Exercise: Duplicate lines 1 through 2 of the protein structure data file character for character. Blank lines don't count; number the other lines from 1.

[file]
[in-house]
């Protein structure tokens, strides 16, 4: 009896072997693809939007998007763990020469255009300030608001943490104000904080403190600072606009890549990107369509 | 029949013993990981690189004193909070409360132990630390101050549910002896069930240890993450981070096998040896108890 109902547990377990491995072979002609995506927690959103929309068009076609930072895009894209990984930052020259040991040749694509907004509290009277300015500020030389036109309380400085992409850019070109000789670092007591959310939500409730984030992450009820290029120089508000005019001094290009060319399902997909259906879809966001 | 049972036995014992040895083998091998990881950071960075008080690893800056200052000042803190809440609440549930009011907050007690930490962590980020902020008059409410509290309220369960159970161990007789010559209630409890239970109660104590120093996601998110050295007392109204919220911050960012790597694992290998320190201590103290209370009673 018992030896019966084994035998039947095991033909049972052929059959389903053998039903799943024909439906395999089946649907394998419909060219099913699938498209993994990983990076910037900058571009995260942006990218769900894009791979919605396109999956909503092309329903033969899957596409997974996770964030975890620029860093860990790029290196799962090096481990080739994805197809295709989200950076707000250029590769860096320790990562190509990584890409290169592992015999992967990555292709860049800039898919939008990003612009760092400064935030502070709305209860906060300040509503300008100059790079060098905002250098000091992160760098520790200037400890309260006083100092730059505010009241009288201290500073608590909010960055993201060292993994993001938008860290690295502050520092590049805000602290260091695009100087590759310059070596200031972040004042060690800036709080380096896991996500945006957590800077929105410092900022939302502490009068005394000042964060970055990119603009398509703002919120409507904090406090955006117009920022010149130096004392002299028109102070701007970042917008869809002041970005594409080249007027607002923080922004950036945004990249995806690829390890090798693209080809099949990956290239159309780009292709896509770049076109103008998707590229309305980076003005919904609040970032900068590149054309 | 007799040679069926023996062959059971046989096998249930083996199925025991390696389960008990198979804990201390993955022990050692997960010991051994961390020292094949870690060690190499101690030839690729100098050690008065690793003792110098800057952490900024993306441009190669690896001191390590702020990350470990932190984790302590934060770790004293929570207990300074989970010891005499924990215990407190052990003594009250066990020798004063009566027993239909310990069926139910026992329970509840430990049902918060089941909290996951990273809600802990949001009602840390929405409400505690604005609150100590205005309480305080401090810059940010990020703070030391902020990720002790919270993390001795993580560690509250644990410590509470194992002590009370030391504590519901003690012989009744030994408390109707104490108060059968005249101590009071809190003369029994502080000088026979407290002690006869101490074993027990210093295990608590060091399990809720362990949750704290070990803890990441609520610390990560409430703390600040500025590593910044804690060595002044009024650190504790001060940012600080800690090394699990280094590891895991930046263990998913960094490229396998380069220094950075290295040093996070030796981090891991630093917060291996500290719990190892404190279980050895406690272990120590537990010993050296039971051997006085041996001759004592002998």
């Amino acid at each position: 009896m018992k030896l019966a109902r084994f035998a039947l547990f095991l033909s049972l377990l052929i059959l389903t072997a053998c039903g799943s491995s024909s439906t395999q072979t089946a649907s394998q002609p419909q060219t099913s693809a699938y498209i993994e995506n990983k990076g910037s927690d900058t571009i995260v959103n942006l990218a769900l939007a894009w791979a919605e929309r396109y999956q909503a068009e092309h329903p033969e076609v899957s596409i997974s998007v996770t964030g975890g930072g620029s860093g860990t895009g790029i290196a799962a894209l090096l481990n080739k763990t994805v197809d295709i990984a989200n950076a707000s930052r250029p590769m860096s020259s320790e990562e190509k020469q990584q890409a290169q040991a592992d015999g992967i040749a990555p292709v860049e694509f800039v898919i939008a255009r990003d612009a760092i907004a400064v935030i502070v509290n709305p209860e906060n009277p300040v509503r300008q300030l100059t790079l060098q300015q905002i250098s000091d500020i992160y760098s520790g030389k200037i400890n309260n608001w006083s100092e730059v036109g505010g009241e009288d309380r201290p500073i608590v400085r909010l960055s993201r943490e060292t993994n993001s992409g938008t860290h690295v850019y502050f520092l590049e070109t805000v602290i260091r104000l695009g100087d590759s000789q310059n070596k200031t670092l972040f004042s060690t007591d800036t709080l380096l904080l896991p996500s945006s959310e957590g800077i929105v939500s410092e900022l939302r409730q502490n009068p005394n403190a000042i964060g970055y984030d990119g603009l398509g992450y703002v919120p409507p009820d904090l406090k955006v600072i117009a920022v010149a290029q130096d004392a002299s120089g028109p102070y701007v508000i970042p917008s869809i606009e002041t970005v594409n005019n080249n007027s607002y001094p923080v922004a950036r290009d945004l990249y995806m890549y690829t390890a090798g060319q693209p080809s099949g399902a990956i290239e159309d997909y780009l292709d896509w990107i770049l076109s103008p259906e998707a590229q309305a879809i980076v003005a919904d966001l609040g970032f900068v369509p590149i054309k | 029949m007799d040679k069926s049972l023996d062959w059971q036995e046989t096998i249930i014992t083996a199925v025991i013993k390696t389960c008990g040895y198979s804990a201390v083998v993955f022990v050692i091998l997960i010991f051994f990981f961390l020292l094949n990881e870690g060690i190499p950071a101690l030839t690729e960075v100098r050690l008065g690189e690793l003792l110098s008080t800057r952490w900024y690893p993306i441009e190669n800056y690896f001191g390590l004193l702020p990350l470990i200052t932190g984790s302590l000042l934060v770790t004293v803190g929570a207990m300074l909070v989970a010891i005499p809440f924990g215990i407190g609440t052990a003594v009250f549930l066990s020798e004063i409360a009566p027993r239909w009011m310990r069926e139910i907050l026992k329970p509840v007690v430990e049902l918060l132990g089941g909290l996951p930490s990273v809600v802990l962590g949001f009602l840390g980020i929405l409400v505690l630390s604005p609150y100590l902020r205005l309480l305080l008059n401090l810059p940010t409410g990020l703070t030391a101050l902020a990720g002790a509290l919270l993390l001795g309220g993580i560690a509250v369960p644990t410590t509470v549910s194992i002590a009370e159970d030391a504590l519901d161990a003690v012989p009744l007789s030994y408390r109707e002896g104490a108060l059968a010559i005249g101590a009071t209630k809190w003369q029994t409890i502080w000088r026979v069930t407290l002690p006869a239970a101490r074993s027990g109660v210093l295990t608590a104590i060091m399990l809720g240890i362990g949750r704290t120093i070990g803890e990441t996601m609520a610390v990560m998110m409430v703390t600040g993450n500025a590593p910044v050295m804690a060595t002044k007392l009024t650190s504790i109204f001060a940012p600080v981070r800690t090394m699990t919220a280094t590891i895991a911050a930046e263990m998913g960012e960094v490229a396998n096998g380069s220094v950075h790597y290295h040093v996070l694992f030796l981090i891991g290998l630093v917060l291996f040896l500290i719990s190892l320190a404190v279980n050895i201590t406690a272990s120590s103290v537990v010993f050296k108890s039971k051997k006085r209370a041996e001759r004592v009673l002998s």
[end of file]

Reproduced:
[in-house]
């Protein structure tokens, strides 16, 4: 009896072997693809939007998007763990020469255009300030608001943490104000904080403190600072606009890549990107369509 | 029949013993990981690189004193909070409360132990630390101050549910002896069930240890993450981070096998040896108890 109902547990377990491995072979002609995506927690959103929309068009076609930072895009894209990984930052020259040991040749694509907004509290009277300015500020030389036109309380400085992409850019070109000789670092007591959310939500409730984030992450009820290029120089508000005019001094290009060319399902997909259906879809966001 | 049972036995014992040895083998091998990881950071960075008080690893800056200052000042803190809440609440549930009011907050007690930490962590980020902020008059409410509290309220369960159970161990007789010559209630409890239970109660104590120093996601998110050295007392109204919220911050960012790597694992290998320190201590103290209370009673 018992030896019966084994035998039947095991033909049972052929059959389903053998039903799943024909439906395999089946649907394998419909060219099913699938498209993994990983990076910037900058571009995260942006990218769900894009791979919605396109999956909503092309329903033969899957596409997974996770964030975890620029860093860990790029290196799962090096481990080739994805197809295709989200950076707000250029590769860096320790990562190509990584890409290169592992015999992967990555292709860049800039898919939008990003612009760092400064935030502070709305209860906060300040509503300008100059790079060098905002250098000091992160760098520790200037400890309260006083100092730059505010009241009288201290500073608590909010960055993201060292993994993001938008860290690295502050520092590049805000602290260091695009100087590759310059070596200031972040004042060690800036709080380096896991996500945006957590800077929105410092900022939302502490009068005394000042964060970055990119603009398509703002919120409507904090406090955006117009920022010149130096004392002299028109102070701007970042917008869809002041970005594409080249007027607002923080922004950036945004990249995806690829390890090798693209080809099949990956290239159309780009292709896509770049076109103008998707590229309305980076003005919904609040970032900068590149054309 | 007799040679069926023996062959059971046989096998249930083996199925025991390696389960008990198979804990201390993955022990050692997960010991051994961390020292094949870690060690190499101690030839690729100098050690008065690793003792110098800057952490900024993306441009190669690896001191390590702020990350470990932190984790302590934060770790004293929570207990300074989970010891005499924990215990407190052990003594009250066990020798004063009566027993239909310990069926139910026992329970509840430990049902918060089941909290996951990273809600802990949001009602840390929405409400505690604005609150100590205005309480305080401090810059940010990020703070030391902020990720002790919270993390001795993580560690509250644990410590509470194992002590009370030391504590519901003690012989009744030994408390109707104490108060059968005249101590009071809190003369029994502080000088026979407290002690006869101490074993027990210093295990608590060091399990809720362990949750704290070990803890990441609520610390990560409430703390600040500025590593910044804690060595002044009024650190504790001060940012600080800690090394699990280094590891895991930046263990998913960094490229396998380069220094950075290295040093996070030796981090891991630093917060291996500290719990190892404190279980050895406690272990120590537990010993050296039971051997006085041996001759004592002998």